This chapter explores how three Convention rights operate in practice: the right to life (Article 2), the right to a private and family life (Article 8), and freedom of religious belief (Article 9). Article 2 provides that everyone’s right to life shall be protected by law. No one shall be deprived of one’s life intentionally save in the execution of a sentence of a court following one’s conviction of a crime for which this penalty is provided by law. Article 8 provides that everyone has the right to respect for one’s private and family life, home, and correspondence. There shall be no interference by a public authority with the exercise of this right except such as is in accordance with the law. Meanwhile, Article 9 provides that everyone has the right to freedom of thought, conscience, and religion; this right includes freedom to change and manifest one’s religion or belief.

Book

Cover Human Rights Law Directions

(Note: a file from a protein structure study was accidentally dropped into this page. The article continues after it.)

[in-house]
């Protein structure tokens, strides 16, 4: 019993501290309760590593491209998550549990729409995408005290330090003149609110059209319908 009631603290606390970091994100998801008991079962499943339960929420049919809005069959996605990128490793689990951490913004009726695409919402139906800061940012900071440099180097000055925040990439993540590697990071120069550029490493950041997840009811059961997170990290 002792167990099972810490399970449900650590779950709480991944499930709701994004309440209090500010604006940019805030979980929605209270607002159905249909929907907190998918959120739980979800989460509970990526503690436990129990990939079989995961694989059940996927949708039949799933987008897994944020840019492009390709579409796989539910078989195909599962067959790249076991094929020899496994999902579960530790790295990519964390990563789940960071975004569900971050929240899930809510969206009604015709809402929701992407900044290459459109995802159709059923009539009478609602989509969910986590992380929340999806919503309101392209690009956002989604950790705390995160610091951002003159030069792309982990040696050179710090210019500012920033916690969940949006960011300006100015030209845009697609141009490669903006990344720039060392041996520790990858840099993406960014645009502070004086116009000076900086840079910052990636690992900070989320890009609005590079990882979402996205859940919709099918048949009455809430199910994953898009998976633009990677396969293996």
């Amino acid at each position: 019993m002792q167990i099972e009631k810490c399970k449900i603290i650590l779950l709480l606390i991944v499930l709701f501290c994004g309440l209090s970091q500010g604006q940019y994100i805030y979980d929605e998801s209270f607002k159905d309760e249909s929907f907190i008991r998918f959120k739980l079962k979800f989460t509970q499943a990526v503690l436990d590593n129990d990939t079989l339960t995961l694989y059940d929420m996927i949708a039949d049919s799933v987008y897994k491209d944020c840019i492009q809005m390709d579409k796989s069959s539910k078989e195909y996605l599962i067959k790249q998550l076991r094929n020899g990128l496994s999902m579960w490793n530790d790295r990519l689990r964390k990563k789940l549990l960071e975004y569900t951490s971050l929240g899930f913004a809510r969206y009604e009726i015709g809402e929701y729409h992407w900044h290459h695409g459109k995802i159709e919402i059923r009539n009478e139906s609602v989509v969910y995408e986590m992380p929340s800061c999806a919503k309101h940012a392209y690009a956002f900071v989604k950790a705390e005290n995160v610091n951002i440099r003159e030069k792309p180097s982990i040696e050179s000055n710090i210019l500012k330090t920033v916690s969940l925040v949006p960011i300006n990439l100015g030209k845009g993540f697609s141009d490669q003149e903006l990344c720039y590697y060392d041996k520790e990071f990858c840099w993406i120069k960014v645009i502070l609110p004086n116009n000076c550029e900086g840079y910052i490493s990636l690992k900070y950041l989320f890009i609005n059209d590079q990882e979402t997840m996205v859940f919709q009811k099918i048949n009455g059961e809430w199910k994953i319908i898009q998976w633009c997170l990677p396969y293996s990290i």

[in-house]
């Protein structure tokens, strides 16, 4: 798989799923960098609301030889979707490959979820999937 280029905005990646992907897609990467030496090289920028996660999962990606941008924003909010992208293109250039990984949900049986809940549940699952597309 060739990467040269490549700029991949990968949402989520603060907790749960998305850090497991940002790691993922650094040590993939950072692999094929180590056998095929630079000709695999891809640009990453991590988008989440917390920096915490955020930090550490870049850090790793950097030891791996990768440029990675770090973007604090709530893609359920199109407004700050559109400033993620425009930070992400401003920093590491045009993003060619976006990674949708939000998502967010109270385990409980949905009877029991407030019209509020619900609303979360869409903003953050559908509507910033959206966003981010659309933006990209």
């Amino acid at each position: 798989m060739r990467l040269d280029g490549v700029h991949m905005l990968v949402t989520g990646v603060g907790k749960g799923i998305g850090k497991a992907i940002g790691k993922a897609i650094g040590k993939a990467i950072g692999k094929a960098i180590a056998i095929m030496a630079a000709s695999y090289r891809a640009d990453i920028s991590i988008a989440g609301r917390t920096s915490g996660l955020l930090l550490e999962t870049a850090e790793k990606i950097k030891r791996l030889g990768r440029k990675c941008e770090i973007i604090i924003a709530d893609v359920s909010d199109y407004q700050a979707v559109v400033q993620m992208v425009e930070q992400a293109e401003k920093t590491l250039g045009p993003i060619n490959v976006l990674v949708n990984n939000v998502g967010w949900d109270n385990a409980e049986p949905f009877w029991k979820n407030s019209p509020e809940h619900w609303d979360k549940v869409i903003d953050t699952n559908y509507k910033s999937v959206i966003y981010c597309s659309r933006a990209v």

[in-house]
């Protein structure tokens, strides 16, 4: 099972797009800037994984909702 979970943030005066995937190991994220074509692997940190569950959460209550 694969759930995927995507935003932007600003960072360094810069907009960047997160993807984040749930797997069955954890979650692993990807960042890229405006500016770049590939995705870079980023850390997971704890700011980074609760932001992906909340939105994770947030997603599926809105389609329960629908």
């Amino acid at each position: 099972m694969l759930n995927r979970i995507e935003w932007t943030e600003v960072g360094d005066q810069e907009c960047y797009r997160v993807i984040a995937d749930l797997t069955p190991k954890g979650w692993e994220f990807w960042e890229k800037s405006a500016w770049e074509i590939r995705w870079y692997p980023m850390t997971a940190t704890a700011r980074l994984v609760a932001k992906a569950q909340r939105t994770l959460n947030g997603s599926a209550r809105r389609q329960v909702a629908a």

Without assuming prior legal knowledge, books in the Directions series introduce and guide readers through key points of law and legal debate. Self-test questions and exam questions help readers to engage fully with each subject and check their understanding as they progress. Human Rights Law Directions has been written expressly to guide you through your study of human rights law, and to explain clearly and concisely the key areas of this fascinating subject. Combining academic quality with innovative learning features and online support, this is an ideal text for those studying human rights law for the first time. This fifth edition has been fully updated with key developments in human rights law, including: discussion, in so far as information allows, of proposed reform of the legal protection of human rights in the United Kingdom, post-‘Brexit’; the ECtHR case law on unlawful rendition; deportation and human rights; the impact of human rights on warfare and the condition of British troops abroad; the impact of Article 8 on abortion and assisted suicide; concerns over surveillance and communications data; the impact of human rights law on controversies over religious dress (such as the burqa ban in France); and possible infringements of rights by the legal response to Coronavirus.